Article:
Lifelines Cohort authors see Additional file 2.
Ethics approval and consent to participate
Local ethics committees for studies contributing data to these analyses granted approval for the work.
Consent for publication
Dr. Holmes has collaborated with Boehringer Ingelheim in research, and in accordance with the policy of the The Clinical Trial Service Unit and Epidemiological Studies Unit (University of Oxford), did not accept any personal payment. David Preiss consulted for Amgen on a single occasion but, in accordance with the policy of the Clinical Trial Service Unit (University of Oxford), did not accept any personal payment. He is an investigator on a clinical trial of the PCSK9 synthesis inhibitor, inclisiran, funded by a grant to the University of Oxford by the Medicines Company, but he receives no personal fees from this grant. Daniel I Swerdlow is an employee of BenevolentAI Ltd. Aroon Hingorani and Harry Hemingway are National Institute for Health Research Senior Investigators. Naveed Sattar consulted for Amgen and Sanofi related to PCSK9 inhibitors; and was an investigator on clinical trials of PCSK9 inhibition funded by Amgen. Naveed Sattar has also consulted for Boehringer Ingelheim, Janssen, Eli-Lilly and NovoNordisk. Daniel Swerdlow has consulted to Pfizer for work unrelated to this paper. Folkert W. Asselbergs is supported by UCL Hospitals NIHR Biomedical Research Centre. Dr. Patel has received honoraria and speaker fees from Sanofi, Amgen and Bayer. Kees Hovingh or his institution (AMC) received honoraria for consultancy, ad boards, and/or conduct of clinical trials from: AMGEN, Aegerion, Pfizer, Astra Zeneca, Sanofi, Regeneron, KOWA, Ionis pharmaceuticals and Cerenis. Bertrand Cariou has received research funding from Pfizer and Sanofi, received honoraria from AstraZeneca, Pierre Fabre, Janssen, Eli-Lilly, MSD Merck & Co., Novo-Nordisk, Sanofi, and Takeda, and has acted as a consultant/advisory panel member for Amgen, Eli Lilly, Novo-Nordisk, Sanofi, and Regeneron. Andrzej Pająk acted as a consultant/advisory pannel member for Amgen. Erik Ingelsson is a scientific advisor for Precision Wellness and Olink Proteomics for work unrelated to this paper. JCH is a scientific advisor to a clinical trial of PCSK9 inhibition. AE Honoraria: Takeda, BMS, Amgen; Consulting: Takeda, BMS, Amgen. SEH acknowledges BHF funding (PG008/08) and support from the UCL BRC. All other authors declare no competing interests.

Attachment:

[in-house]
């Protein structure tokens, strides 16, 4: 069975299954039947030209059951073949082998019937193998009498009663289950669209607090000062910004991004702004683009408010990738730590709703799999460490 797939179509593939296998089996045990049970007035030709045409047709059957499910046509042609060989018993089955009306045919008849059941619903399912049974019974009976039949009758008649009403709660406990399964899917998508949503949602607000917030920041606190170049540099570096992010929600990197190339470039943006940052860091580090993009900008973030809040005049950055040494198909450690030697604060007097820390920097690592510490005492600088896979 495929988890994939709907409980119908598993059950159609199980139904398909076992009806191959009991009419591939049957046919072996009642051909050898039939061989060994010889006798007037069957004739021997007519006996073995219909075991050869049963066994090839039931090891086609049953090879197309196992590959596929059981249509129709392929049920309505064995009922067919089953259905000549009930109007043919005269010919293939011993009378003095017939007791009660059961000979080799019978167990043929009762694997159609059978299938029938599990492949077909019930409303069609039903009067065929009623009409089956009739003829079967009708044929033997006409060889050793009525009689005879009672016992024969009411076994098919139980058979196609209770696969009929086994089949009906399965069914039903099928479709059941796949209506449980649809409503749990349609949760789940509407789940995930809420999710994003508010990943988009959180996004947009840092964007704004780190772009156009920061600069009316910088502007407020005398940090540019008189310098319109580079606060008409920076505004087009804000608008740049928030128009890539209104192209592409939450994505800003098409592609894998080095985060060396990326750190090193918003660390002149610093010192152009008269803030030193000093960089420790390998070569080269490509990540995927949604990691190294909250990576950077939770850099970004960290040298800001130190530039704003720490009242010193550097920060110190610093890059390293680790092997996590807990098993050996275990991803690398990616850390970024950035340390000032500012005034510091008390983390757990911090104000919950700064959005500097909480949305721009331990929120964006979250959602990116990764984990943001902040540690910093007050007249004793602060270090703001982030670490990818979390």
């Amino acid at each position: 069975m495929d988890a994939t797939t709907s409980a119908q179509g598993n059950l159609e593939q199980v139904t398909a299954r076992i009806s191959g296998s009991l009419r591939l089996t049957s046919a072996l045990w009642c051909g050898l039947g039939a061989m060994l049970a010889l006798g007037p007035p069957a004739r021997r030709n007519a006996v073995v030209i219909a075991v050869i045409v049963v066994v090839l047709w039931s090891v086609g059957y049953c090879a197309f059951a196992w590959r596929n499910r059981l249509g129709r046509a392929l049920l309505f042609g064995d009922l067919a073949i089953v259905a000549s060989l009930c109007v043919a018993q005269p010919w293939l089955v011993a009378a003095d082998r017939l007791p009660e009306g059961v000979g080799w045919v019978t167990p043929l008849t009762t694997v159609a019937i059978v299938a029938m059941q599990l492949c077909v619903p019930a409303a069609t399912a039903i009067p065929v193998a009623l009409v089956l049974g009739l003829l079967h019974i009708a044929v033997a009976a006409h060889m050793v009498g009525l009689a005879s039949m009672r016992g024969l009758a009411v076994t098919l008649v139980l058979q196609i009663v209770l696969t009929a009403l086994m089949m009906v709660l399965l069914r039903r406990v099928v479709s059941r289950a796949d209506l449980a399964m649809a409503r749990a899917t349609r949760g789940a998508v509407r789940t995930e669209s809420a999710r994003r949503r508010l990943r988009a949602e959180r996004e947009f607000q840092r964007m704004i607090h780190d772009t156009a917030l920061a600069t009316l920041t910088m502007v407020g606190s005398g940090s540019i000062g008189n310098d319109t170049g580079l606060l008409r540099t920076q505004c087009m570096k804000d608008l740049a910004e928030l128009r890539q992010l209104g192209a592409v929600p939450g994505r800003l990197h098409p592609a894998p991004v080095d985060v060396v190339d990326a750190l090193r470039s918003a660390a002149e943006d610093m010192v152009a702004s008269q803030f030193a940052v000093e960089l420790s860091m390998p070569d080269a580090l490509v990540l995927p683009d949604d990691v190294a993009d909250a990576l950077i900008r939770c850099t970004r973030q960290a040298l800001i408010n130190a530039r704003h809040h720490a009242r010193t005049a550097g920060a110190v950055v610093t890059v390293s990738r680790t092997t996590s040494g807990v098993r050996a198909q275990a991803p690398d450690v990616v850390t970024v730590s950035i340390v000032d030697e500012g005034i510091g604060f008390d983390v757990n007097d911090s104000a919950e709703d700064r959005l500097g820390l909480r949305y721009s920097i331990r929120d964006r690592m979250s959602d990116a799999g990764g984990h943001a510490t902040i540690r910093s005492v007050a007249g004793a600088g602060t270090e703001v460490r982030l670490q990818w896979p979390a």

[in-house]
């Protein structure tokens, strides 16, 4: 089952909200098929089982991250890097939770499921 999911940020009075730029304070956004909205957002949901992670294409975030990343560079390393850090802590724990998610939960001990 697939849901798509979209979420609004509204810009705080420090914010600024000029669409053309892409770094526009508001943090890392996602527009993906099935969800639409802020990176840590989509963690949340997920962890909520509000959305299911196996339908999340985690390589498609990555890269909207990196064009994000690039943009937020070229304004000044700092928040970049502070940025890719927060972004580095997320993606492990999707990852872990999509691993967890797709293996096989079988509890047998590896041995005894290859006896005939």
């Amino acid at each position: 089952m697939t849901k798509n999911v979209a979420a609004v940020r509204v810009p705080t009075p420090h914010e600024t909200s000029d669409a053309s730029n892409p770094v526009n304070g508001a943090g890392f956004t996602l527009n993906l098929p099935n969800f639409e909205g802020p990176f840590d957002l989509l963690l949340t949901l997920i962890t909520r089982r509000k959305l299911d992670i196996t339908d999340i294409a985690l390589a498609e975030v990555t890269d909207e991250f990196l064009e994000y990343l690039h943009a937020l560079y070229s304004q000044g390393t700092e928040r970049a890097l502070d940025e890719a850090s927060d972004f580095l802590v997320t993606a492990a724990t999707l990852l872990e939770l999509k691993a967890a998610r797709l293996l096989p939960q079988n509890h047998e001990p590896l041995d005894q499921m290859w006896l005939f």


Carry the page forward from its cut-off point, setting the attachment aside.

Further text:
Springer Nature remains neutral with regard to jurisdictional claims in published maps and institutional affiliations.
About this article
Cite this article
Schmidt, A.F., Holmes, M.V., Preiss, D. et al. Phenome-wide association analysis of LDL-cholesterol lowering genetic variants in PCSK9. BMC Cardiovasc Disord 19, 240 (2019) doi:10.1186/s12872-019-1187-z
- Genetic association studies
- Mendelian randomisation
- Phenome-wide association scan